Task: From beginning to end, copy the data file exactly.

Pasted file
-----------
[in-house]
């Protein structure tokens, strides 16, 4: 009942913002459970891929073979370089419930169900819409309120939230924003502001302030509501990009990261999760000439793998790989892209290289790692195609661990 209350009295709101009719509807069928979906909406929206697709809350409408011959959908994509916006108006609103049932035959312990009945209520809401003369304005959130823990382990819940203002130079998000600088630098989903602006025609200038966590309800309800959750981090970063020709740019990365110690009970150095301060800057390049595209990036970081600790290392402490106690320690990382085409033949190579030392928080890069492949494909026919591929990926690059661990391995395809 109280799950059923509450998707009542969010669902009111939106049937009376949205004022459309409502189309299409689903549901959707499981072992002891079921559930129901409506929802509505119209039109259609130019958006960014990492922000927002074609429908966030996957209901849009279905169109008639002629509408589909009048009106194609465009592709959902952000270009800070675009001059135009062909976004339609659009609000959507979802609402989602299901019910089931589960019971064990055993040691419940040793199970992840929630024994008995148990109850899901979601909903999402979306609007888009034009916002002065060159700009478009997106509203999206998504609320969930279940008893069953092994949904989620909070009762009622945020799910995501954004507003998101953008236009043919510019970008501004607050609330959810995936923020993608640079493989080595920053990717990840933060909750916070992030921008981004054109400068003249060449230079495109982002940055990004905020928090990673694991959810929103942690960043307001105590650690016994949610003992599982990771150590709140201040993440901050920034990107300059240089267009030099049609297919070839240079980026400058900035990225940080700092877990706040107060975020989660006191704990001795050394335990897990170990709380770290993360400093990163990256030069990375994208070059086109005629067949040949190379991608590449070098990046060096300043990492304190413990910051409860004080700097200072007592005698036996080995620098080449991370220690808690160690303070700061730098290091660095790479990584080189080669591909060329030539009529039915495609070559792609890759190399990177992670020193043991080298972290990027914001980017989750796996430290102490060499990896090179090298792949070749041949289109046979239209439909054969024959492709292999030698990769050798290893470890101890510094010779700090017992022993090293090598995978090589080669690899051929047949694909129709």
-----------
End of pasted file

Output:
[in-house]
């Protein structure tokens, strides 16, 4: 009942913002459970891929073979370089419930169900819409309120939230924003502001302030509501990009990261999760000439793998790989892209290289790692195609661990 209350009295709101009719509807069928979906909406929206697709809350409408011959959908994509916006108006609103049932035959312990009945209520809401003369304005959130823990382990819940203002130079998000600088630098989903602006025609200038966590309800309800959750981090970063020709740019990365110690009970150095301060800057390049595209990036970081600790290392402490106690320690990382085409033949190579030392928080890069492949494909026919591929990926690059661990391995395809 109280799950059923509450998707009542969010669902009111939106049937009376949205004022459309409502189309299409689903549901959707499981072992002891079921559930129901409506929802509505119209039109259609130019958006960014990492922000927002074609429908966030996957209901849009279905169109008639002629509408589909009048009106194609465009592709959902952000270009800070675009001059135009062909976004339609659009609000959507979802609402989602299901019910089931589960019971064990055993040691419940040793199970992840929630024994008995148990109850899901979601909903999402979306609007888009034009916002002065060159700009478009997106509203999206998504609320969930279940008893069953092994949904989620909070009762009622945020799910995501954004507003998101953008236009043919510019970008501004607050609330959810995936923020993608640079493989080595920053990717990840933060909750916070992030921008981004054109400068003249060449230079495109982002940055990004905020928090990673694991959810929103942690960043307001105590650690016994949610003992599982990771150590709140201040993440901050920034990107300059240089267009030099049609297919070839240079980026400058900035990225940080700092877990706040107060975020989660006191704990001795050394335990897990170990709380770290993360400093990163990256030069990375994208070059086109005629067949040949190379991608590449070098990046060096300043990492304190413990910051409860004080700097200072007592005698036996080995620098080449991370220690808690160690303070700061730098290091660095790479990584080189080669591909060329030539009529039915495609070559792609890759190399990177992670020193043991080298972290990027914001980017989750796996430290102490060499990896090179090298792949070749041949289109046979239209439909054969024959492709292999030698990769050798290893470890101890510094010779700090017992022993090293090598995978090589080669690899051929047949694909129709």